gmail.\allowbreak com}}

Comments and bug reports concerning either the package or this tutorial should
be directed to the first author at \authoremaili{} or to the
\texttt{cl-isabelle-users} mailing list.

section \<open>Introductory Examples

text \<open>
The package is illustrated through concrete examples featuring different flavors
of corecursion. More examples can be found in the directory

subsection \<open>Simple Corecursion

text \<open>
The case studies by Rutten~@{cite rutten05} and Hinze~@{cite hinze10} on stream
calculi serve as our starting point. The following definition of pointwise sum
can be performed with either \keyw{primcorec} or @{command corec}:

    primcorec ssum :: "('a :: plus) stream \<Rightarrow> 'a stream \<Rightarrow> 'a stream" where
      "ssum xs ys = SCons (shd xs + shd ys) (ssum (stl xs) (stl ys))"

text \<open>
Pointwise sum meets the friendliness criterion. We register it as a friend using
the @{command friend_of_corec} command. The command requires us to give a
specification of @{const ssum} where a constructor (@{const SCons}) occurs at
the outermost position on the right-hand side. Here, we can simply reuse the
\keyw{primcorec} specification above:

    friend_of_corec ssum :: "('a :: plus) stream \<Rightarrow> 'a stream \<Rightarrow> 'a stream" where
      "ssum xs ys = SCons (shd xs + shd ys) (ssum (stl xs) (stl ys))"
       apply (rule ssum.code)
      by transfer_prover

text \<open>
The command emits two subgoals. The first subgoal corresponds to the equation we
specified and is trivial to discharge. The second subgoal is a parametricity
property that captures the the requirement that the function may destruct at
most one constructor of input to produce one constructor of output. This subgoal
can usually be discharged using the @{text transfer_prover} or 
@{method transfer_prover_eq} proof method. The latter replaces equality relations
by their relator terms according to the theorem collection @{thm [source] relator_eq}
before it calles @{method transfer_prover}.

After registering @{const ssum} as a friend, we can use it in the corecursive
call context, either inside or outside the constructor guard:

    corec fibA :: "nat stream" where
      "fibA = SCons 0 (ssum (SCons 1 fibA) fibA)"

text \<open>\blankline\<close>

    corec fibB :: "nat stream" where
      "fibB = ssum (SCons 0 (SCons 1 fibB)) (SCons 0 fibB)"

text \<open>
Using the @{text "friend"} option, we can simultaneously define a function and
register it as a friend:

    corec (friend)
      sprod :: "('a :: {plus,times}) stream \<Rightarrow> 'a stream \<Rightarrow> 'a stream"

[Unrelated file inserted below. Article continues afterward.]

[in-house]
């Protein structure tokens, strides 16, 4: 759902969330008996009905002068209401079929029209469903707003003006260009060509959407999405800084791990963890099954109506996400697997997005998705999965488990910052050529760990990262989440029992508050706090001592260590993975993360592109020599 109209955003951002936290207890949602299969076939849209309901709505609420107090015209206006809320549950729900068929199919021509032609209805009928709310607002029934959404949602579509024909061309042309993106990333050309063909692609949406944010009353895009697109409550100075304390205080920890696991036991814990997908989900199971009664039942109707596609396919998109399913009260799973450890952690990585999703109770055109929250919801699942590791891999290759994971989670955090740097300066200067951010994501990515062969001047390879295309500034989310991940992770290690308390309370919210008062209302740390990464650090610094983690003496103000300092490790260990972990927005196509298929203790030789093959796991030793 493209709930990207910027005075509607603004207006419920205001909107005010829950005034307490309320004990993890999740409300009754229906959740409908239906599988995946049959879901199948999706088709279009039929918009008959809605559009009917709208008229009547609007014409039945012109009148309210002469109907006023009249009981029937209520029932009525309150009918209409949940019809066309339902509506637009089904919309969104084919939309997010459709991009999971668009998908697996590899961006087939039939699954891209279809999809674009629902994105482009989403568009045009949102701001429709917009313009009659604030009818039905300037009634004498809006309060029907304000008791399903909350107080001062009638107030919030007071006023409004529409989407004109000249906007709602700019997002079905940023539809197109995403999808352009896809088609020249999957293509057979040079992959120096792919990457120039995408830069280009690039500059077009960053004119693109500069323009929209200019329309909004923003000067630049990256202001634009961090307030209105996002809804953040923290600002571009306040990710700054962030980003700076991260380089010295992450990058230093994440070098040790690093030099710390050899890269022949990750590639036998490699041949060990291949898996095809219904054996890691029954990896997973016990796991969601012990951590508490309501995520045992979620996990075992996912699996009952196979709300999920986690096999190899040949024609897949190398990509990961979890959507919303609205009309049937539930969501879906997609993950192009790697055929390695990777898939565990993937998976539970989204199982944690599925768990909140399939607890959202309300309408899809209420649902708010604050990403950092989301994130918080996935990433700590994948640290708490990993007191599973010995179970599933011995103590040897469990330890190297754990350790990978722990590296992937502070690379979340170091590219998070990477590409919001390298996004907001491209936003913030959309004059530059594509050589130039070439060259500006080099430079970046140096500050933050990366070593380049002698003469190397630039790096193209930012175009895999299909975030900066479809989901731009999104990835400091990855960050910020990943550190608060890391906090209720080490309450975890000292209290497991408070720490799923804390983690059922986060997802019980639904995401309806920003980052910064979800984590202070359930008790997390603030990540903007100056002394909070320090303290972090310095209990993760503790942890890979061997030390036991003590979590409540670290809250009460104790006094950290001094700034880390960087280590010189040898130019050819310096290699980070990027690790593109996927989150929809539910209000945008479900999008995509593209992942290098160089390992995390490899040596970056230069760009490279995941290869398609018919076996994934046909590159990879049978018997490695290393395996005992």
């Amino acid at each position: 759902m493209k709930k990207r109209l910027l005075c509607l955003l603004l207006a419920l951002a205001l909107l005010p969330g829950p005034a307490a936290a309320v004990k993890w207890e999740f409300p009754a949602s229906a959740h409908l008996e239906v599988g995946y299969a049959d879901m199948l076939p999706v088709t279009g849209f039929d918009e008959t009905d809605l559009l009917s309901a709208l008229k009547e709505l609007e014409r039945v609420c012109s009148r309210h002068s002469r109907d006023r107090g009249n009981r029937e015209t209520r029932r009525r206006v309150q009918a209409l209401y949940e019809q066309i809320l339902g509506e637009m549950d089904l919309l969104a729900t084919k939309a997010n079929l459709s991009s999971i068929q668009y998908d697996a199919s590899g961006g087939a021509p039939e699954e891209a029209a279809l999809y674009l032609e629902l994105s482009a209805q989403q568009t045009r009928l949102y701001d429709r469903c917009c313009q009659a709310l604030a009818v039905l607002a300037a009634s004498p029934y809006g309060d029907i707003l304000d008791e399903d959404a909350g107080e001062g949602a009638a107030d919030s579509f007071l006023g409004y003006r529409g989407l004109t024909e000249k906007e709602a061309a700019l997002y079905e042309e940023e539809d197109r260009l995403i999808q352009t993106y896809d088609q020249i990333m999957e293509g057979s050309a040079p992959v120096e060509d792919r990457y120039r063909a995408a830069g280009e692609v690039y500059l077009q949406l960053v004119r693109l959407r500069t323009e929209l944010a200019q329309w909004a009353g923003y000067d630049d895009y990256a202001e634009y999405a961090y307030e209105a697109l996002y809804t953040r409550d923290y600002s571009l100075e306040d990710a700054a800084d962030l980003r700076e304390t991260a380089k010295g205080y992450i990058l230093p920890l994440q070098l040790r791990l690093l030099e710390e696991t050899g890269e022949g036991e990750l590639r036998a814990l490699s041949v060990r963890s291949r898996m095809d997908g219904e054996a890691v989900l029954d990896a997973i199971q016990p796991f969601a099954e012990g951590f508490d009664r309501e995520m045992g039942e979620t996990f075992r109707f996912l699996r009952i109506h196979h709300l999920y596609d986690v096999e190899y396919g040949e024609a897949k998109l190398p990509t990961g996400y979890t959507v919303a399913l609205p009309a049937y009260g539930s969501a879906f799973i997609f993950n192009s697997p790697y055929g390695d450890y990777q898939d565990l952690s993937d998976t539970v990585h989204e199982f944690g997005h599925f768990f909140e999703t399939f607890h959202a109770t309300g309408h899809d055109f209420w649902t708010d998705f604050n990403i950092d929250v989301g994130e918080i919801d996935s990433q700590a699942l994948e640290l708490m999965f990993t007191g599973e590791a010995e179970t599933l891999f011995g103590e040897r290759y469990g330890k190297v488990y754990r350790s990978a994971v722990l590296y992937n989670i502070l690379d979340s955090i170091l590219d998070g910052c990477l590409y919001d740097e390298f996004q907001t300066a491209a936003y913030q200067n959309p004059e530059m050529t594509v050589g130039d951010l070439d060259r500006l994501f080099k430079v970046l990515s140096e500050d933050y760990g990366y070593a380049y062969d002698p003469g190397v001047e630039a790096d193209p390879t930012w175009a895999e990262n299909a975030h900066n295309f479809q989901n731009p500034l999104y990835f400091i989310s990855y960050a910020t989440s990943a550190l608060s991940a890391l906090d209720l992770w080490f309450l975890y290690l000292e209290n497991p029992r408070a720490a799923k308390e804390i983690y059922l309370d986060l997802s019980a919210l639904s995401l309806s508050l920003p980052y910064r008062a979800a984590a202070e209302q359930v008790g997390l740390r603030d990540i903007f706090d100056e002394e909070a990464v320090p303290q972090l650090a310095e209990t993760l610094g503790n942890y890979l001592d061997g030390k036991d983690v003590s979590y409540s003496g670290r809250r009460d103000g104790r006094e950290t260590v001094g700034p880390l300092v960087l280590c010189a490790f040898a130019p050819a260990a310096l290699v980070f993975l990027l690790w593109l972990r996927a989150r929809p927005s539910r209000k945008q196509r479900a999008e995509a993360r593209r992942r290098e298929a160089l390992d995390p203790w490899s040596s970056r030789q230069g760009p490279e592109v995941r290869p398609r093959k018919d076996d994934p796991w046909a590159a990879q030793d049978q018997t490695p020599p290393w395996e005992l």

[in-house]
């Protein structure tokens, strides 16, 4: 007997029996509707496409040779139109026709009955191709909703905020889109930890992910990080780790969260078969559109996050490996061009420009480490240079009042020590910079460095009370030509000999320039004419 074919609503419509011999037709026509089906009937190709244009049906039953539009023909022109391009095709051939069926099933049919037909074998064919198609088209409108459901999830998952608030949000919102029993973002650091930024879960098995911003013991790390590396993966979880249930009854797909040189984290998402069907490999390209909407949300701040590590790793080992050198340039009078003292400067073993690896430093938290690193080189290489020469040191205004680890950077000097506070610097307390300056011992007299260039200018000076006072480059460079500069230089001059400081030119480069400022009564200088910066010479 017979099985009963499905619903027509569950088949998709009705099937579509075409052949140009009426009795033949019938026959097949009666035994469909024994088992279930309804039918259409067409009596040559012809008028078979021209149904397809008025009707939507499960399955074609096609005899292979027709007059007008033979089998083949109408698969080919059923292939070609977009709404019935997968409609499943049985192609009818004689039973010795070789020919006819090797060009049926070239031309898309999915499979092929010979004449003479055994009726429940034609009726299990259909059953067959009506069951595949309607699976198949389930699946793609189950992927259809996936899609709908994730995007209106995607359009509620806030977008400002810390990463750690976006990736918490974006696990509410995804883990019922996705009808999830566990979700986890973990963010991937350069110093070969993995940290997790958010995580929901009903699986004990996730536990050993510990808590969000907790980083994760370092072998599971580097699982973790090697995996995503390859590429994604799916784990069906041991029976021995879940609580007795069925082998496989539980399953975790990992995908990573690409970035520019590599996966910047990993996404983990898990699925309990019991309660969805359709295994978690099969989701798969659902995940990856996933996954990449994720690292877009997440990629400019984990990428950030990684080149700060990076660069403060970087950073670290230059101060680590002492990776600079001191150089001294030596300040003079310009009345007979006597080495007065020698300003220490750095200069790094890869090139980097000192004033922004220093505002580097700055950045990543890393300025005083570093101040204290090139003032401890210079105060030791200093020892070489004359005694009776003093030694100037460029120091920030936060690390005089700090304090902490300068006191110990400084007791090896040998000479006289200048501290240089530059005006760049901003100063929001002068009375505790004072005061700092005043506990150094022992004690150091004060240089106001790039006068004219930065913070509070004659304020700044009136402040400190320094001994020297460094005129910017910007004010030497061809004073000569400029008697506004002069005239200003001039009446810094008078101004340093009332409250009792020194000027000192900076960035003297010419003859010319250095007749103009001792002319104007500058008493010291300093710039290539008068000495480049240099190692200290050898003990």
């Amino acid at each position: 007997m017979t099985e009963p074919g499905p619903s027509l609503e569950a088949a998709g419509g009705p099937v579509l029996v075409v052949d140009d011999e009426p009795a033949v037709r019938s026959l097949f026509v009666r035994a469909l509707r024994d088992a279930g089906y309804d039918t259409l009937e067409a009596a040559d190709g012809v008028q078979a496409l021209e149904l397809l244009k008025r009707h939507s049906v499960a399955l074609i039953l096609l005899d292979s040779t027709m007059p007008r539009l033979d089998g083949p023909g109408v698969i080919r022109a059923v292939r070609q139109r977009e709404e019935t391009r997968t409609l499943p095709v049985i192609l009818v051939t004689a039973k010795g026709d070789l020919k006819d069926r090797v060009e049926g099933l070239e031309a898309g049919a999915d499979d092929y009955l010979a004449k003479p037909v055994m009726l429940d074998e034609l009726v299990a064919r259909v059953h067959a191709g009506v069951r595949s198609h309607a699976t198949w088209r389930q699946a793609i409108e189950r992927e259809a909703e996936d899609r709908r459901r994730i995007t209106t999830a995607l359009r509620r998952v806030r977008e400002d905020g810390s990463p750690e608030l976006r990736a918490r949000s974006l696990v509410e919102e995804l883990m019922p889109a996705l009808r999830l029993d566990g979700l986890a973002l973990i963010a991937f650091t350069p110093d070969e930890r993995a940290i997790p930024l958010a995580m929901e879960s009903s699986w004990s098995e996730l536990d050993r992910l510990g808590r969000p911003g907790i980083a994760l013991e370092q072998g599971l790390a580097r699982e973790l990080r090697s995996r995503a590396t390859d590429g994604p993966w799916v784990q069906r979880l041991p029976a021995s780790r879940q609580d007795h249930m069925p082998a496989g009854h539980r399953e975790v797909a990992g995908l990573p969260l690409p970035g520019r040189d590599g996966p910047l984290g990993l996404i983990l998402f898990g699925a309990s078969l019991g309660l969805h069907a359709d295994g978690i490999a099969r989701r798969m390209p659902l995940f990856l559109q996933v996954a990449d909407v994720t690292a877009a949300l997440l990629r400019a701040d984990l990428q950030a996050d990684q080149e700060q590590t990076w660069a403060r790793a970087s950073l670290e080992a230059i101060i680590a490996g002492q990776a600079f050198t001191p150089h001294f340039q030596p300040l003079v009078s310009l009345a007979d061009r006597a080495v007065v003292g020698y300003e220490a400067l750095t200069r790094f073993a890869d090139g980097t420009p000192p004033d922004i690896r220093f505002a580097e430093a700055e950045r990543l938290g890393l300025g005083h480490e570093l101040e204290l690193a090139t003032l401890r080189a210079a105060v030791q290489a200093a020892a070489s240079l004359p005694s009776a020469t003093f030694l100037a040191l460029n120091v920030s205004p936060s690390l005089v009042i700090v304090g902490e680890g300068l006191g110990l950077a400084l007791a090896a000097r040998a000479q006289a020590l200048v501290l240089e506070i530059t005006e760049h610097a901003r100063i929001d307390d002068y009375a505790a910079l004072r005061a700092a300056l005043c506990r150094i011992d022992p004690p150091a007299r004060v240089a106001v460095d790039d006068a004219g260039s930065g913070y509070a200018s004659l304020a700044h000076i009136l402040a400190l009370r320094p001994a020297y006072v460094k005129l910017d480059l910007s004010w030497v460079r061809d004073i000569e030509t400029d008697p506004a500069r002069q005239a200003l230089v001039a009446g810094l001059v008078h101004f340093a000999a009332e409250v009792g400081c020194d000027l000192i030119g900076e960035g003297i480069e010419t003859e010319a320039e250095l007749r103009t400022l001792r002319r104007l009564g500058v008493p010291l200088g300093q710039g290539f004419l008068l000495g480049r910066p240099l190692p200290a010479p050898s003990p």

"sprod xs ys =
       SCons (shd xs * shd ys) (ssum (sprod xs (stl ys)) (sprod (stl xs) ys))"

text \<open>\blankline\<close>

    corec (friend) sexp :: "nat stream \<Rightarrow> nat stream" where
      "sexp xs = SCons (2 ^^ shd xs) (sprod (stl xs) (sexp xs))"

text \<open>
The parametricity subgoal is given to @{text transfer_prover_eq}.

The @{const sprod} and @{const sexp} functions provide shuffle product and
exponentiation on streams. We can use them to define the stream of factorial
numbers in two different ways:

    corec factA :: "nat stream" where
      "factA = (let zs = SCons 1 factA in sprod zs zs)"

text \<open>\blankline\<close>

    corec factB :: "nat stream" where
      "factB = sexp (SCons 0 factB)"

text \<open>
The arguments of friendly functions can be of complex types involving the
target codatatype. The following example defines the supremum of a finite set of
streams by primitive corecursion and registers it as friendly:

    corec (friend) sfsup :: "nat stream fset \<Rightarrow> nat stream" where
      "sfsup X = SCons (Sup (fset (fimage shd X))) (sfsup (fimage stl X))"

text \<open>
In general, the arguments may be any bounded natural functor (BNF)
@{cite "isabelle-datatypes"}, with the restriction that the target codatatype
(@{typ "nat stream"}) may occur only in a \emph{live} position of the BNF. For
this reason, the following function, on unbounded sets, cannot be registered as
a friend:

    primcorec ssup :: "nat stream set \<Rightarrow> nat stream" where
      "ssup X = SCons (Sup (image shd X)) (ssup (image stl X))"

subsection \<open>Nested Corecursion

text \<open>
The package generally supports arbitrary codatatypes with multiple constructors
and nesting through other type constructors (BNFs). Consider the following type
of finitely branching Rose trees of potentially infinite depth:

    codatatype 'a tree =
      Node (lab: 'a) (sub: "'a tree list")

text \<open>